One question I have: Are Air Yards more repeatable for a quarterback than the yards he gains via his receivers’ YAC? It’s important to keep that question separate from this one: Is a quarterback who has a high number of air yards and a low YAC better than a quarterback in the opposite situation? Today, I plan to focus on the first question, but let’s take a second to address the second one.

According to ESPN’s research, yards after the catch is more about what the receiver does than the quarterback. As a result, a completion that is in the air for 40 yards is better for a quarterback’s ESPN QBR than a pass that is in the air for 5 yards on which the receiver runs for 35 yards after the catch. That makes sense, I suppose, and I suspect that’s probably true more often than not. The easiest counterargument is to point to Joe Montana, and say that what made Montana great was his pinpoint accuracy that enabled players like Jerry Rice to rack up big YAC numbers.I’m going to put off any further analysis of how much of YAC should be attributed to the quarterback and how much to the receiver, because it’s pretty complicated. One thing that is a bit easier to analyze is how “sticky” Air Yards are from year to year.
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More work on POPIP and predicting INT rates

A couple of weeks ago, I wrote about interceptions per incompletion, or POPIP. In that article I showed how a player’s completion percentage is a better predictor of his future interception rate than his actual interception rate. And in this article by Brian Burke, one comment stuck with me:

Griffin has thrown deep, defined as attempts of greater than 15 yards through the air, on only 13% of his attempts, 30th among league quarterbacks. This is also likely the largest factor in his very low interception rate.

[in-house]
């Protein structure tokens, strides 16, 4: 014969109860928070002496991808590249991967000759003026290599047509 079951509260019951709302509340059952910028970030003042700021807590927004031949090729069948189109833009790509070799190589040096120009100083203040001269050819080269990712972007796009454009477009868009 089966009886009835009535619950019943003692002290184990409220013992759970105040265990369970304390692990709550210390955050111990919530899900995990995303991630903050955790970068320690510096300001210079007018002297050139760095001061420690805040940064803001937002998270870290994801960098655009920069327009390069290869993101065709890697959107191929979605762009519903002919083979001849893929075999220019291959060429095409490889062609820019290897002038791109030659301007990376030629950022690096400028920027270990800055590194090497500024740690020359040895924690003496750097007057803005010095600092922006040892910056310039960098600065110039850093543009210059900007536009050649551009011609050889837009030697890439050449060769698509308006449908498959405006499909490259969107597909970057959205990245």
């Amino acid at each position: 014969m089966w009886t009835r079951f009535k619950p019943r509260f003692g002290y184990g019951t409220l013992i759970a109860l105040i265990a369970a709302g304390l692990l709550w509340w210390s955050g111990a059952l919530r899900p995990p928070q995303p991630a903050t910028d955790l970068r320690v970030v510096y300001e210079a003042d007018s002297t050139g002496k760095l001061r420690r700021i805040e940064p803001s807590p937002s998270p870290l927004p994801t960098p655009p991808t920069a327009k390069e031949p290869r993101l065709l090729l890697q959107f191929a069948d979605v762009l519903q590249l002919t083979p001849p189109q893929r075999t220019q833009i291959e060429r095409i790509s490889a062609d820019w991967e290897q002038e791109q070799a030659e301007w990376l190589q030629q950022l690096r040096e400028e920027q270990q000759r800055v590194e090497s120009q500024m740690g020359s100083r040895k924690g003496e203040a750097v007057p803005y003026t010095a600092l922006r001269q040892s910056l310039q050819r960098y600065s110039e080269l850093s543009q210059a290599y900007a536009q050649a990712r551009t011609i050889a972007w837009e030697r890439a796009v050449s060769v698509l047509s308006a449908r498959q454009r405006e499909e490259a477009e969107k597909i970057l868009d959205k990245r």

That makes sense — quarterbacks throwing short, safe passes should throw fewer interceptions. But this statement is a more important one than you might originally think, thanks to some great research by Mike Clay.

Clay came up with a metric he calls ‘aDOT’ — average depth of target — which measures exactly what you think it does. For each targeted or aimed pass, Pro Football Focus tracks how far from the line of scrimmage the intended target is. What’s makes this stat particularly appealing to me is that it’s very predictable as far as football statistics go. That’s not all that surprising because aDOT is based on a large sample of plays and basically frames how an offense operates.

Clay posted the 10 passers with the largest and smallest aDOT in 2011, which I’ve reproduced below. Note that there are some passes — spikes, throwaways, passes tipped at the line (these are grouped together as ‘other’) — with no target, and therefore are excluded when calculating aDOT. In the far right column, I’ve shown how the player’s aDOT compares to the league average rate of 8.8.

PasserYrAttAimOtheraDOTlgAVG
Tim Tebow20113182863213.3151%
Vince Young2011114111311.6131%
Jason Campbell20111651511410.5119%
Matt Moore20113473281910.4118%
Carson Palmer20113283121610.3117%
Eli Manning20117526985410.1114%
Cam Newton20115174942310113%
Joe Flacco2011605568379.8111%
Ben Roethlisberger2011553529249.8110%
Chad Henne2011112102109.7110%
T.J. Yates2011189171189.6109%
Matt Hasselbeck2011518490288.394%
Drew Brees2011763730338.293%
Blaine Gabbert2011413381328.192%
Alex Smith2011513463508.191%
Tony Romo2011522497258.191%
Ryan Fitzpatrick201156954425890%
Donovan McNabb2011156145117.989%
Colt McCoy2011463434297.888%
Tyler Palko201113512787.484%
Josh Freeman2011551519327.483%